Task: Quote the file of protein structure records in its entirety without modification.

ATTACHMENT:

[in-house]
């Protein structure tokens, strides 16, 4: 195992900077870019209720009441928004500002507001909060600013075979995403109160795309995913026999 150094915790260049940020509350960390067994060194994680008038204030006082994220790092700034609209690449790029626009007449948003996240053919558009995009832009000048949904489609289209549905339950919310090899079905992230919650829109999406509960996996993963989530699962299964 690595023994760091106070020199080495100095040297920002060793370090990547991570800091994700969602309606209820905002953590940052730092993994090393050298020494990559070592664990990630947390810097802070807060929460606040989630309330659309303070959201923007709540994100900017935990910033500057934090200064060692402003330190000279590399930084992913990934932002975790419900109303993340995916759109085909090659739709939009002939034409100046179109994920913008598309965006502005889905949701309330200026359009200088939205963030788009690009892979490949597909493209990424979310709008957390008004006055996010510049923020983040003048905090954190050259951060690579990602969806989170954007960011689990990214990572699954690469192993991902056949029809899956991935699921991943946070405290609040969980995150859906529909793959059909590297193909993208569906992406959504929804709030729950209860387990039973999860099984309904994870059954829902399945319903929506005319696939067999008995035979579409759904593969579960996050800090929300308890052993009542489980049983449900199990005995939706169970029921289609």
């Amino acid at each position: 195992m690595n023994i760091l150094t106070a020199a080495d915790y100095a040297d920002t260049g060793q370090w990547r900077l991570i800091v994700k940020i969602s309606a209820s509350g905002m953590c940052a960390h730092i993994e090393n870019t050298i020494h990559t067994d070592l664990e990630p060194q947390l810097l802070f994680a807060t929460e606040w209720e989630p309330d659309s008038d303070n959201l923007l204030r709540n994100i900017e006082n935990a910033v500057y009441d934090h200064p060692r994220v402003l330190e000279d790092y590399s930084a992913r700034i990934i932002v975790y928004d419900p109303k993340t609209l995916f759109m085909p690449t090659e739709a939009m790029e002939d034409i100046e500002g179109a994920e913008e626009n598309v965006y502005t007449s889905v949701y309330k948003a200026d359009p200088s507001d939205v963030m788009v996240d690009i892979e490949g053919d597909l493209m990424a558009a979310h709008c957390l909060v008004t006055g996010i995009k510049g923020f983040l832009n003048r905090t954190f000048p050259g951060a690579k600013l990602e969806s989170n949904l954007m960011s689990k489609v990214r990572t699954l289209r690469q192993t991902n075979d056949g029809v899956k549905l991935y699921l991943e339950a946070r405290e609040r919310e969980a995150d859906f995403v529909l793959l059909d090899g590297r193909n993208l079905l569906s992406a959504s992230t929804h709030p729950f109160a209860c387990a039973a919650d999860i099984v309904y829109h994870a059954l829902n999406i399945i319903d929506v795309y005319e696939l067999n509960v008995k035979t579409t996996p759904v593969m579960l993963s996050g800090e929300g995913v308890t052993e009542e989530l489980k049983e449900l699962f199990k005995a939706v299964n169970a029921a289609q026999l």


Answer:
[in-house]
């Protein structure tokens, strides 16, 4: 195992900077870019209720009441928004500002507001909060600013075979995403109160795309995913026999 150094915790260049940020509350960390067994060194994680008038204030006082994220790092700034609209690449790029626009007449948003996240053919558009995009832009000048949904489609289209549905339950919310090899079905992230919650829109999406509960996996993963989530699962299964 690595023994760091106070020199080495100095040297920002060793370090990547991570800091994700969602309606209820905002953590940052730092993994090393050298020494990559070592664990990630947390810097802070807060929460606040989630309330659309303070959201923007709540994100900017935990910033500057934090200064060692402003330190000279590399930084992913990934932002975790419900109303993340995916759109085909090659739709939009002939034409100046179109994920913008598309965006502005889905949701309330200026359009200088939205963030788009690009892979490949597909493209990424979310709008957390008004006055996010510049923020983040003048905090954190050259951060690579990602969806989170954007960011689990990214990572699954690469192993991902056949029809899956991935699921991943946070405290609040969980995150859906529909793959059909590297193909993208569906992406959504929804709030729950209860387990039973999860099984309904994870059954829902399945319903929506005319696939067999008995035979579409759904593969579960996050800090929300308890052993009542489980049983449900199990005995939706169970029921289609």
């Amino acid at each position: 195992m690595n023994i760091l150094t106070a020199a080495d915790y100095a040297d920002t260049g060793q370090w990547r900077l991570i800091v994700k940020i969602s309606a209820s509350g905002m953590c940052a960390h730092i993994e090393n870019t050298i020494h990559t067994d070592l664990e990630p060194q947390l810097l802070f994680a807060t929460e606040w209720e989630p309330d659309s008038d303070n959201l923007l204030r709540n994100i900017e006082n935990a910033v500057y009441d934090h200064p060692r994220v402003l330190e000279d790092y590399s930084a992913r700034i990934i932002v975790y928004d419900p109303k993340t609209l995916f759109m085909p690449t090659e739709a939009m790029e002939d034409i100046e500002g179109a994920e913008e626009n598309v965006y502005t007449s889905v949701y309330k948003a200026d359009p200088s507001d939205v963030m788009v996240d690009i892979e490949g053919d597909l493209m990424a558009a979310h709008c957390l909060v008004t006055g996010i995009k510049g923020f983040l832009n003048r905090t954190f000048p050259g951060a690579k600013l990602e969806s989170n949904l954007m960011s689990k489609v990214r990572t699954l289209r690469q192993t991902n075979d056949g029809v899956k549905l991935y699921l991943e339950a946070r405290e609040r919310e969980a995150d859906f995403v529909l793959l059909d090899g590297r193909n993208l079905l569906s992406a959504s992230t929804h709030p729950f109160a209860c387990a039973a919650d999860i099984v309904y829109h994870a059954l829902n999406i399945i319903d929506v795309y005319e696939l067999n509960v008995k035979t579409t996996p759904v593969m579960l993963s996050g800090e929300g995913v308890t052993e009542e989530l489980k049983e449900l699962f199990k005995a939706v299964n169970a029921a289609q026999l």